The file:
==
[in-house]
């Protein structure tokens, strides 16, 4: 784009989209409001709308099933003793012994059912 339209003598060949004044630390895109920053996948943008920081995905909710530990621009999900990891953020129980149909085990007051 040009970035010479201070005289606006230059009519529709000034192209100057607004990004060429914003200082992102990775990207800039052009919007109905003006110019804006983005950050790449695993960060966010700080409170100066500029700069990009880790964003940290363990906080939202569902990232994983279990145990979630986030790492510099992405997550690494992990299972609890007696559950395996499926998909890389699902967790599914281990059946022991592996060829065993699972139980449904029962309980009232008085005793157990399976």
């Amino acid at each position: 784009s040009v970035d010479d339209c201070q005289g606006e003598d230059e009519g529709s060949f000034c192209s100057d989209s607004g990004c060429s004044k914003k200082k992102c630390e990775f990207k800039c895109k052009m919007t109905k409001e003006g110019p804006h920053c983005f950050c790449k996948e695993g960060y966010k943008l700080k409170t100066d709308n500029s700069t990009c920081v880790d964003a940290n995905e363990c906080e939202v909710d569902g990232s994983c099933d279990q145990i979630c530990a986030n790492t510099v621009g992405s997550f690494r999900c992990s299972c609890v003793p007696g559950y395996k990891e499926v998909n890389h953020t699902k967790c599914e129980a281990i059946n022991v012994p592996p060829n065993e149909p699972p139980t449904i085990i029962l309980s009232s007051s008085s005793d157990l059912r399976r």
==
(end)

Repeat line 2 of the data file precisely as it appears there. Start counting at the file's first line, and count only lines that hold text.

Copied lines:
């Protein structure tokens, strides 16, 4: 784009989209409001709308099933003793012994059912 339209003598060949004044630390895109920053996948943008920081995905909710530990621009999900990891953020129980149909085990007051 040009970035010479201070005289606006230059009519529709000034192209100057607004990004060429914003200082992102990775990207800039052009919007109905003006110019804006983005950050790449695993960060966010700080409170100066500029700069990009880790964003940290363990906080939202569902990232994983279990145990979630986030790492510099992405997550690494992990299972609890007696559950395996499926998909890389699902967790599914281990059946022991592996060829065993699972139980449904029962309980009232008085005793157990399976």